[Taxacom] Ghost moth as a subduction zone weed

Kenneth Kinman kinman at hotmail.com
Tue Sep 1 09:55:58 CDT 2020


Hi Hubert,
       I am not making the assumption that clades have to originate on continental crust.  And yes, the Hawaiian Islands have lots of life.  However, I don't think there are any species of ghost moths (Hepalidae) in Hawaii (I would be shocked if there was).
       The reason I lean toward the idea of Phassodes having originated in New Guinea is their very limited dispersal potential.  I am frankly amazed that they made it as far as Samoa.   I would not even rule out the possibility that they were somehow accidentally transported by humans.  At least that is something to consider.
        Anyway, the question in my mind is whether the Phassodes-Abantiades clade arose in the north (New Guinea) and then spread south into Australia (as Abantiades) or if that clade arose in Australia and spread north into New Guinea (as Phassodes).  I suspect it originated in Australia (or even Antarctica?) and then spread north into New Guinea (and that the sister clade was in South America or Antarctica).   Whether there is enough material to test that hypothesis, I don't know, but it might be something worth considering.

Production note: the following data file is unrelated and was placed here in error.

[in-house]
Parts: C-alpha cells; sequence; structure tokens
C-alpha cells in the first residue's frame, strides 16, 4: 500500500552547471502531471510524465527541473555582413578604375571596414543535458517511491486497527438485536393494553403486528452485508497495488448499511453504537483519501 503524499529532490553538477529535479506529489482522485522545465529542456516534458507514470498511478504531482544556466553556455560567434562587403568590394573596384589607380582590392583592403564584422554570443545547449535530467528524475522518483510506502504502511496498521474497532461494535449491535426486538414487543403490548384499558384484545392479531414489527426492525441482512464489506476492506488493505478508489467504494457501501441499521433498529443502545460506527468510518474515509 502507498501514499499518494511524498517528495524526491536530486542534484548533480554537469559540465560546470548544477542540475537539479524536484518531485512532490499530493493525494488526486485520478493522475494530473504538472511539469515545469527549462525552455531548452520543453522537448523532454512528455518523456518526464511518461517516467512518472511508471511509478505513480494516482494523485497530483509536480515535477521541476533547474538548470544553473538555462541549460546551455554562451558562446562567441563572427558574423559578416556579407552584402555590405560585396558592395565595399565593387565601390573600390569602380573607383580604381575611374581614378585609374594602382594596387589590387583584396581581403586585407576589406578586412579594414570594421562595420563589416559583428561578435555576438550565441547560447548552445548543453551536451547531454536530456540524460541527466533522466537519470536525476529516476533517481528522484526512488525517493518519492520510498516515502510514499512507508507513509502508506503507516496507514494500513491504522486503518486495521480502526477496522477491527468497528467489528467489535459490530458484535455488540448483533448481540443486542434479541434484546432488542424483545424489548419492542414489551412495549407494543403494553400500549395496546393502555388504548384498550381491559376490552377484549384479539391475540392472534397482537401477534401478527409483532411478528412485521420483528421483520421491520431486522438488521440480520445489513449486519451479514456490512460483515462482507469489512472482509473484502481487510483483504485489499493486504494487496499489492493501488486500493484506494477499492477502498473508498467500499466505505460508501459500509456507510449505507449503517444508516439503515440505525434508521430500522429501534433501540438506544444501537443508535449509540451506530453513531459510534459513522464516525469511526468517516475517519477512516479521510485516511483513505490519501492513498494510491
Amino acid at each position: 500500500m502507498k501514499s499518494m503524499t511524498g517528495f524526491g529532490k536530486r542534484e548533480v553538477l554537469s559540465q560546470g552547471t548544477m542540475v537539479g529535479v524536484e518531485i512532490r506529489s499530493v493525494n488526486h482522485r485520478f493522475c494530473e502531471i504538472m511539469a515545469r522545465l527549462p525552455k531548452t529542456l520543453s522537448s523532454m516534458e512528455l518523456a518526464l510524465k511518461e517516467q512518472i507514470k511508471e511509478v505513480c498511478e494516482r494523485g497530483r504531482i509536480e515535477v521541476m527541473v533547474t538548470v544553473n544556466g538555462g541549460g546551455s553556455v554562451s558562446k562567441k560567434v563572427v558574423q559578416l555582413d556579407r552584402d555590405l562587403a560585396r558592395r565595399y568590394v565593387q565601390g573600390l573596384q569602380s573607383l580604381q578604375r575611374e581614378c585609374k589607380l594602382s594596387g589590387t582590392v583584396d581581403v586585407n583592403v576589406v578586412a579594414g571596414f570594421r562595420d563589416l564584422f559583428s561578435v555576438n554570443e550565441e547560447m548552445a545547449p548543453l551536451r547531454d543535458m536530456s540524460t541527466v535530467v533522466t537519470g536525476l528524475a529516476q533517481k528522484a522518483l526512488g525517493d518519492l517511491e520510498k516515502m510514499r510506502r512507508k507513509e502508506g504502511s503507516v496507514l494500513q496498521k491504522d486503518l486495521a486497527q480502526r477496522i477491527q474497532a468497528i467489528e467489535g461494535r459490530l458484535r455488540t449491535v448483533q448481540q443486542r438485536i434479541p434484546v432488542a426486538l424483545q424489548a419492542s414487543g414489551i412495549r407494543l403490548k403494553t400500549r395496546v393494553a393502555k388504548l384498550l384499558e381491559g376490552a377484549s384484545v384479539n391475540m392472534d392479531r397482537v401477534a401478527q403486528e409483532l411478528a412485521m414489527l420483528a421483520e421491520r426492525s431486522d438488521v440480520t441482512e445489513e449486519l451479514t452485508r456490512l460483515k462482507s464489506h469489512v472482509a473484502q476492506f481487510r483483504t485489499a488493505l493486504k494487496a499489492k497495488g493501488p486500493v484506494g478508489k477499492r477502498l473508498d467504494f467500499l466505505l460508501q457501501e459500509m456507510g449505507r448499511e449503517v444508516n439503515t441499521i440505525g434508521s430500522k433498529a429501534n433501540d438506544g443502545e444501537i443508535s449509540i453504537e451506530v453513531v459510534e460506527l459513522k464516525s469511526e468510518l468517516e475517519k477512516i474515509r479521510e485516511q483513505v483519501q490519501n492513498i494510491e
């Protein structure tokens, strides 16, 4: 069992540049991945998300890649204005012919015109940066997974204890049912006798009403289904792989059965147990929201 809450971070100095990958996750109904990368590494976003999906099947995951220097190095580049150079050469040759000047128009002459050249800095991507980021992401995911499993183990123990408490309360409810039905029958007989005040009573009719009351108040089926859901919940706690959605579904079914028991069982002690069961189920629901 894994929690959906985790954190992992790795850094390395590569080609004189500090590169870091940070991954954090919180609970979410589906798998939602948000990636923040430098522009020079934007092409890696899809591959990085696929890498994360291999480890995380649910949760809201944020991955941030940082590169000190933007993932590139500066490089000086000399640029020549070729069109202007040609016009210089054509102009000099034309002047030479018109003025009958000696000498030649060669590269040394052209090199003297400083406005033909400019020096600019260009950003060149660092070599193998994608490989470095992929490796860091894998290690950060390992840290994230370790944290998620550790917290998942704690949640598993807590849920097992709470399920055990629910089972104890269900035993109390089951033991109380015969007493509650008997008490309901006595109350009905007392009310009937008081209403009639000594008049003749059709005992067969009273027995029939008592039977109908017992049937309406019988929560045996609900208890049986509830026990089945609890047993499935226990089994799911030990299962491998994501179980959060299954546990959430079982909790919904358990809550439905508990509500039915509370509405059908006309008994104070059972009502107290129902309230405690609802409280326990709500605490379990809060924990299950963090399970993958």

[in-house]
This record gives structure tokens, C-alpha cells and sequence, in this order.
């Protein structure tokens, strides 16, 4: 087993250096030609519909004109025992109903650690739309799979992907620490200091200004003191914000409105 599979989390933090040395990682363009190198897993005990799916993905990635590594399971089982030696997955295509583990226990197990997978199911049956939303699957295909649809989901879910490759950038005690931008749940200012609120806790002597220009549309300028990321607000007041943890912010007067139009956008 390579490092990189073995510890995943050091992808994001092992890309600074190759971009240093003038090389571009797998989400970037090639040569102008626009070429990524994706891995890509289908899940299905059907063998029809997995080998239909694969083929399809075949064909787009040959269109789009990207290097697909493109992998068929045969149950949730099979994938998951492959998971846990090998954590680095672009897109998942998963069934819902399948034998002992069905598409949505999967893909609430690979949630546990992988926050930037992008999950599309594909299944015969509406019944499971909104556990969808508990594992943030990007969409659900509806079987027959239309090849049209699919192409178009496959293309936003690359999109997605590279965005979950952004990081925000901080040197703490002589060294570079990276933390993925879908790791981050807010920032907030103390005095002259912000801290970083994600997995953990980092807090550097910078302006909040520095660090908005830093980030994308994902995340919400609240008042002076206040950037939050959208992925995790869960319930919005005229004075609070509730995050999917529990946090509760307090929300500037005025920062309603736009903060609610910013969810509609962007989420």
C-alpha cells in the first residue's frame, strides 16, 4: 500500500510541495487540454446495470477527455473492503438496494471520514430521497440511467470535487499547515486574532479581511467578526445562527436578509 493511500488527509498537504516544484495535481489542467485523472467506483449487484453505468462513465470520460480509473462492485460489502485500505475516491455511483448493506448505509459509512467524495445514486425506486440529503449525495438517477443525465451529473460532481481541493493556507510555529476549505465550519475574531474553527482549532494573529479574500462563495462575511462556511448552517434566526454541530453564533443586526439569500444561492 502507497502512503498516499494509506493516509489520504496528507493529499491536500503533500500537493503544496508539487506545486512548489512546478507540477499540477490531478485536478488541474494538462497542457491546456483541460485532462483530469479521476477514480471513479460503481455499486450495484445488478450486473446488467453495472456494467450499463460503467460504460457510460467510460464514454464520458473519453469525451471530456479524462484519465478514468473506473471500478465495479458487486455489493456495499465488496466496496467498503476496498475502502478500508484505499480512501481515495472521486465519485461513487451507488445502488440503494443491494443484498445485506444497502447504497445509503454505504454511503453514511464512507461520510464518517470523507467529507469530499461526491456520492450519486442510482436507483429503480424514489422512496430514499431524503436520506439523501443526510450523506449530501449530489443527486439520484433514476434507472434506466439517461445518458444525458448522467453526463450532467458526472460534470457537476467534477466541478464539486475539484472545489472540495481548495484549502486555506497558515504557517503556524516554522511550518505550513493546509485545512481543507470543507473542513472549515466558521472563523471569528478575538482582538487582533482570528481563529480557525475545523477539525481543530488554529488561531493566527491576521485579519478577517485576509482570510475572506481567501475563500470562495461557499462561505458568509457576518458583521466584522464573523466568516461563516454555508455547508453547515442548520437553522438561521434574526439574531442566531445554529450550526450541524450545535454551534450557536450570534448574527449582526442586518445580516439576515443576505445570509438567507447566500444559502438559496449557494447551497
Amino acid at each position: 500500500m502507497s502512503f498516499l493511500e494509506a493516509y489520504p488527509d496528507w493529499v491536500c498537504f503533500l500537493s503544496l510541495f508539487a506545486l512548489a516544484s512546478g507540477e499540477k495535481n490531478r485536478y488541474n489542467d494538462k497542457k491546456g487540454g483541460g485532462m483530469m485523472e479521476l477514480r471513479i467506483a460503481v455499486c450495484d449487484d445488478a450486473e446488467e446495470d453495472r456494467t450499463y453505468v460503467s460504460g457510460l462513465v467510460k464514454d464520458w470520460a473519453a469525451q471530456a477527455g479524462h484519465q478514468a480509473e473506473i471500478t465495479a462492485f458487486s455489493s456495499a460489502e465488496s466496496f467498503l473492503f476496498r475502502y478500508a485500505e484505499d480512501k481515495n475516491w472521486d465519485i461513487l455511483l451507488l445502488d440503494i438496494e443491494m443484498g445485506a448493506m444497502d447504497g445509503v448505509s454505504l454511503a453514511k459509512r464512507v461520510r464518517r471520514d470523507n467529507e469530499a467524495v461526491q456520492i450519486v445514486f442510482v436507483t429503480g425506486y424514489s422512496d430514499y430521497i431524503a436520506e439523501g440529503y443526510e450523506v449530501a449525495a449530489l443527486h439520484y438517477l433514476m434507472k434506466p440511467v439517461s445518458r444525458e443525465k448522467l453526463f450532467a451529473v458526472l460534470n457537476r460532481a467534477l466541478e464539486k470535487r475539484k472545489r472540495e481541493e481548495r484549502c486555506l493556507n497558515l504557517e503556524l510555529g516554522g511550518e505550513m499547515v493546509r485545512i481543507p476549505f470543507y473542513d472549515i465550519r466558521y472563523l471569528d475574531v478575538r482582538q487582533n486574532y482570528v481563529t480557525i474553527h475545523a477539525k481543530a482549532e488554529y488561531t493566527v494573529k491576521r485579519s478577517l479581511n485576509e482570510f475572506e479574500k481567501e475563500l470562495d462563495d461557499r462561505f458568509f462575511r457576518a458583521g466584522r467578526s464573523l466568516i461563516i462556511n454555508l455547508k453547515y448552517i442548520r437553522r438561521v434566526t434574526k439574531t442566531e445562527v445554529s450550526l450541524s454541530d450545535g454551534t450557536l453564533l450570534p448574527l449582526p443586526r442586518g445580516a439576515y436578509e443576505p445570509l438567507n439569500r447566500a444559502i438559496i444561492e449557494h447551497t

---------------Ken

________________________________
From: Hubert Turner <turner at casema.nl>
Sent: Tuesday, September 1, 2020 6:46 AM
To: Kenneth Kinman <kinman at hotmail.com>; taxacom at mailman.nhm.ku.edu <taxacom at mailman.nhm.ku.edu>
Subject: Re: [Taxacom] Ghost moth as a subduction zone weed

Hi Ken,

Why should the assumption always be that a clade originated somewhere on a large fragment of continental crust? If you go to e.g. the Hawaii islands there is a lot of life around, even though even the oldest (now submerged) island probably never was connected (or close) to any continent. So, in my view an ancestor on such an island had as much chance to migrate to a continental terrane as a continental ancestor had to move the other way round (bar other conditions such as aquatic or aerial currents favoring one direction over the other), meaning the assumption is false. Life after all probably originated in the sea, so the first sub-aerial excursion could have taken place anywhere, not necessarily on continental crust.

My two cents worth.